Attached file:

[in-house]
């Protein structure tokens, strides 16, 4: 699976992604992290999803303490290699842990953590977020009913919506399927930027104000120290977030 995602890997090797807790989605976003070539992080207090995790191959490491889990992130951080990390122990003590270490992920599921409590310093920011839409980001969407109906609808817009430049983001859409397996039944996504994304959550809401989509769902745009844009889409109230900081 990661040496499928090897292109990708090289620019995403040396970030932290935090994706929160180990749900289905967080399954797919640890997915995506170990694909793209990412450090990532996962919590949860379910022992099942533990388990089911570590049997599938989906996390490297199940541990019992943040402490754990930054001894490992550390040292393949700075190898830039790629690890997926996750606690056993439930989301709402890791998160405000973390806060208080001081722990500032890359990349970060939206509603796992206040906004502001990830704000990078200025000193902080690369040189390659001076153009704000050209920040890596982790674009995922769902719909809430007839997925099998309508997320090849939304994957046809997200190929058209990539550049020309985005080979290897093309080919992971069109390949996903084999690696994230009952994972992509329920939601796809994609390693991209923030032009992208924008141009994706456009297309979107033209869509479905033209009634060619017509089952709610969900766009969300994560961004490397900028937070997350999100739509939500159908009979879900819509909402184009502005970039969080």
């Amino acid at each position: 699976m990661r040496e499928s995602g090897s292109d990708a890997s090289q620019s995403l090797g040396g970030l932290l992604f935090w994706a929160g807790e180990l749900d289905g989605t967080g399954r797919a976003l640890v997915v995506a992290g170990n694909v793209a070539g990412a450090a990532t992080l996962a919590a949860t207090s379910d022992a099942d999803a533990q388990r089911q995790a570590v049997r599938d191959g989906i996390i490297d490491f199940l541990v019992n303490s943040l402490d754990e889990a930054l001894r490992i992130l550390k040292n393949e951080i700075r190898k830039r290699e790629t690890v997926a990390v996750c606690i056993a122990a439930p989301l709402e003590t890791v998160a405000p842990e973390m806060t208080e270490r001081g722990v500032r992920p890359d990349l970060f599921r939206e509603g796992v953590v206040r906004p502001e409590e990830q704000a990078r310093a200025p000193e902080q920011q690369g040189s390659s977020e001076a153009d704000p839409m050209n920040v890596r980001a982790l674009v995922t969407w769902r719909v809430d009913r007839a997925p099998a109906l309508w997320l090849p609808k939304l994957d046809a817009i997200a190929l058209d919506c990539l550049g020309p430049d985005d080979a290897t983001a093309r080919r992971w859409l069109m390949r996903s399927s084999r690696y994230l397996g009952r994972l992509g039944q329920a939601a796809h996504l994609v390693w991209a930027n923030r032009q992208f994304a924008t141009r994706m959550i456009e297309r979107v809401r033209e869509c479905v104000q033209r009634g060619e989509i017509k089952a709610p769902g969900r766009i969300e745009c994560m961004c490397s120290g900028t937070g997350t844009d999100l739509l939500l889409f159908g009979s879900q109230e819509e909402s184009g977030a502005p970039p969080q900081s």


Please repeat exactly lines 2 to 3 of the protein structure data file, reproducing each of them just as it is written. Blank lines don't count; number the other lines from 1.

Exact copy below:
């Protein structure tokens, strides 16, 4: 699976992604992290999803303490290699842990953590977020009913919506399927930027104000120290977030 995602890997090797807790989605976003070539992080207090995790191959490491889990992130951080990390122990003590270490992920599921409590310093920011839409980001969407109906609808817009430049983001859409397996039944996504994304959550809401989509769902745009844009889409109230900081 990661040496499928090897292109990708090289620019995403040396970030932290935090994706929160180990749900289905967080399954797919640890997915995506170990694909793209990412450090990532996962919590949860379910022992099942533990388990089911570590049997599938989906996390490297199940541990019992943040402490754990930054001894490992550390040292393949700075190898830039790629690890997926996750606690056993439930989301709402890791998160405000973390806060208080001081722990500032890359990349970060939206509603796992206040906004502001990830704000990078200025000193902080690369040189390659001076153009704000050209920040890596982790674009995922769902719909809430007839997925099998309508997320090849939304994957046809997200190929058209990539550049020309985005080979290897093309080919992971069109390949996903084999690696994230009952994972992509329920939601796809994609390693991209923030032009992208924008141009994706456009297309979107033209869509479905033209009634060619017509089952709610969900766009969300994560961004490397900028937070997350999100739509939500159908009979879900819509909402184009502005970039969080």
């Amino acid at each position: 699976m990661r040496e499928s995602g090897s292109d990708a890997s090289q620019s995403l090797g040396g970030l932290l992604f935090w994706a929160g807790e180990l749900d289905g989605t967080g399954r797919a976003l640890v997915v995506a992290g170990n694909v793209a070539g990412a450090a990532t992080l996962a919590a949860t207090s379910d022992a099942d999803a533990q388990r089911q995790a570590v049997r599938d191959g989906i996390i490297d490491f199940l541990v019992n303490s943040l402490d754990e889990a930054l001894r490992i992130l550390k040292n393949e951080i700075r190898k830039r290699e790629t690890v997926a990390v996750c606690i056993a122990a439930p989301l709402e003590t890791v998160a405000p842990e973390m806060t208080e270490r001081g722990v500032r992920p890359d990349l970060f599921r939206e509603g796992v953590v206040r906004p502001e409590e990830q704000a990078r310093a200025p000193e902080q920011q690369g040189s390659s977020e001076a153009d704000p839409m050209n920040v890596r980001a982790l674009v995922t969407w769902r719909v809430d009913r007839a997925p099998a109906l309508w997320l090849p609808k939304l994957d046809a817009i997200a190929l058209d919506c990539l550049g020309p430049d985005d080979a290897t983001a093309r080919r992971w859409l069109m390949r996903s399927s084999r690696y994230l397996g009952r994972l992509g039944q329920a939601a796809h996504l994609v390693w991209a930027n923030r032009q992208f994304a924008t141009r994706m959550i456009e297309r979107v809401r033209e869509c479905v104000q033209r009634g060619e989509i017509k089952a709610p769902g969900r766009i969300e745009c994560m961004c490397s120290g900028t937070g997350t844009d999100l739509l939500l889409f159908g009979s879900q109230e819509e909402s184009g977030a502005p970039p969080q900081s």